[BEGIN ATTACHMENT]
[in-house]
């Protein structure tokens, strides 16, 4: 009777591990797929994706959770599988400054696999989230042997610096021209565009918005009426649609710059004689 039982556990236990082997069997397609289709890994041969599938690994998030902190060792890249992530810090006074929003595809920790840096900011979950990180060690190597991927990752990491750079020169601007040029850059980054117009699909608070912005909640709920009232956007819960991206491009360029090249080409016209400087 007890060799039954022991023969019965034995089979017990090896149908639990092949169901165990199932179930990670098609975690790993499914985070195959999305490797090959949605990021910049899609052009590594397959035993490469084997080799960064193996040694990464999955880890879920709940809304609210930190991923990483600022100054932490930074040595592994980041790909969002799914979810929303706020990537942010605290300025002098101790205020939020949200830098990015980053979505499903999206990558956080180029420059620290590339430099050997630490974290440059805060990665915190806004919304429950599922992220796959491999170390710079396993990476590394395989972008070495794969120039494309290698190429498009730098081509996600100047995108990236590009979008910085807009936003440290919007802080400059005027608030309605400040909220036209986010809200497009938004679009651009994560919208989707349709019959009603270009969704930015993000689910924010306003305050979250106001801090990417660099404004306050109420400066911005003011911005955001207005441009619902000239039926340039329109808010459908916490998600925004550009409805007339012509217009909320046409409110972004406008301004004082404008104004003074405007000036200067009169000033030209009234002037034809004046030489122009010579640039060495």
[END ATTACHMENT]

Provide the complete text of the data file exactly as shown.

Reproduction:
[in-house]
């Protein structure tokens, strides 16, 4: 009777591990797929994706959770599988400054696999989230042997610096021209565009918005009426649609710059004689 039982556990236990082997069997397609289709890994041969599938690994998030902190060792890249992530810090006074929003595809920790840096900011979950990180060690190597991927990752990491750079020169601007040029850059980054117009699909608070912005909640709920009232956007819960991206491009360029090249080409016209400087 007890060799039954022991023969019965034995089979017990090896149908639990092949169901165990199932179930990670098609975690790993499914985070195959999305490797090959949605990021910049899609052009590594397959035993490469084997080799960064193996040694990464999955880890879920709940809304609210930190991923990483600022100054932490930074040595592994980041790909969002799914979810929303706020990537942010605290300025002098101790205020939020949200830098990015980053979505499903999206990558956080180029420059620290590339430099050997630490974290440059805060990665915190806004919304429950599922992220796959491999170390710079396993990476590394395989972008070495794969120039494309290698190429498009730098081509996600100047995108990236590009979008910085807009936003440290919007802080400059005027608030309605400040909220036209986010809200497009938004679009651009994560919208989707349709019959009603270009969704930015993000689910924010306003305050979250106001801090990417660099404004306050109420400066911005003011911005955001207005441009619902000239039926340039329109808010459908916490998600925004550009409805007339012509217009909320046409409110972004406008301004004082404008104004003074405007000036200067009169000033030209009234002037034809004046030489122009010579640039060495």